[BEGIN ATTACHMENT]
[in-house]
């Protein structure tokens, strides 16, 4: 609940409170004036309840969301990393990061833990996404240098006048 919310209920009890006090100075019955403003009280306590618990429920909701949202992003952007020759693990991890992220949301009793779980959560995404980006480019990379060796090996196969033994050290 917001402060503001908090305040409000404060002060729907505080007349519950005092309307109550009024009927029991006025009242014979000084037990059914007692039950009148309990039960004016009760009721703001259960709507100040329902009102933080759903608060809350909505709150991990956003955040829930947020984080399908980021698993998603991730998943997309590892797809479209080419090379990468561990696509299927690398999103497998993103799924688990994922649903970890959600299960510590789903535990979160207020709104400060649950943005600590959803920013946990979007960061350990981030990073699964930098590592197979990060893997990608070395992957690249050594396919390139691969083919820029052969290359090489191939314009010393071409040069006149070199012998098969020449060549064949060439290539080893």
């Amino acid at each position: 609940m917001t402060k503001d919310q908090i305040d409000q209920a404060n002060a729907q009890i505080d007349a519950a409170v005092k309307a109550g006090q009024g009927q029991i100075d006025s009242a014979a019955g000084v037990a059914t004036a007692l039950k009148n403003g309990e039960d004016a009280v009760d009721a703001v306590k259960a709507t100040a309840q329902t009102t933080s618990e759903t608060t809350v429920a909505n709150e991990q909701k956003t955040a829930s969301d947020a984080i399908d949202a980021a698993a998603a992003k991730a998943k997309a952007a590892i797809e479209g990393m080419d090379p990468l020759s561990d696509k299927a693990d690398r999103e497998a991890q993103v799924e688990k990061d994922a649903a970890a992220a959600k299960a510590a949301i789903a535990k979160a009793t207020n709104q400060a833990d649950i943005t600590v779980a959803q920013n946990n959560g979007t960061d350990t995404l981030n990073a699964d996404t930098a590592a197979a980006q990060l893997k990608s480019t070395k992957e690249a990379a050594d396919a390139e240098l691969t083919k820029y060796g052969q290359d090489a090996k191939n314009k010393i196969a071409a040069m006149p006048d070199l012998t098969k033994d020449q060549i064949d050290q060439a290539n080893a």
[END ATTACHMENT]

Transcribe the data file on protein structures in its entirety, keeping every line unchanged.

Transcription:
[in-house]
């Protein structure tokens, strides 16, 4: 609940409170004036309840969301990393990061833990996404240098006048 919310209920009890006090100075019955403003009280306590618990429920909701949202992003952007020759693990991890992220949301009793779980959560995404980006480019990379060796090996196969033994050290 917001402060503001908090305040409000404060002060729907505080007349519950005092309307109550009024009927029991006025009242014979000084037990059914007692039950009148309990039960004016009760009721703001259960709507100040329902009102933080759903608060809350909505709150991990956003955040829930947020984080399908980021698993998603991730998943997309590892797809479209080419090379990468561990696509299927690398999103497998993103799924688990994922649903970890959600299960510590789903535990979160207020709104400060649950943005600590959803920013946990979007960061350990981030990073699964930098590592197979990060893997990608070395992957690249050594396919390139691969083919820029052969290359090489191939314009010393071409040069006149070199012998098969020449060549064949060439290539080893």
């Amino acid at each position: 609940m917001t402060k503001d919310q908090i305040d409000q209920a404060n002060a729907q009890i505080d007349a519950a409170v005092k309307a109550g006090q009024g009927q029991i100075d006025s009242a014979a019955g000084v037990a059914t004036a007692l039950k009148n403003g309990e039960d004016a009280v009760d009721a703001v306590k259960a709507t100040a309840q329902t009102t933080s618990e759903t608060t809350v429920a909505n709150e991990q909701k956003t955040a829930s969301d947020a984080i399908d949202a980021a698993a998603a992003k991730a998943k997309a952007a590892i797809e479209g990393m080419d090379p990468l020759s561990d696509k299927a693990d690398r999103e497998a991890q993103v799924e688990k990061d994922a649903a970890a992220a959600k299960a510590a949301i789903a535990k979160a009793t207020n709104q400060a833990d649950i943005t600590v779980a959803q920013n946990n959560g979007t960061d350990t995404l981030n990073a699964d996404t930098a590592a197979a980006q990060l893997k990608s480019t070395k992957e690249a990379a050594d396919a390139e240098l691969t083919k820029y060796g052969q290359d090489a090996k191939n314009k010393i196969a071409a040069m006149p006048d070199l012998t098969k033994d020449q060549i064949d050290q060439a290539n080893a």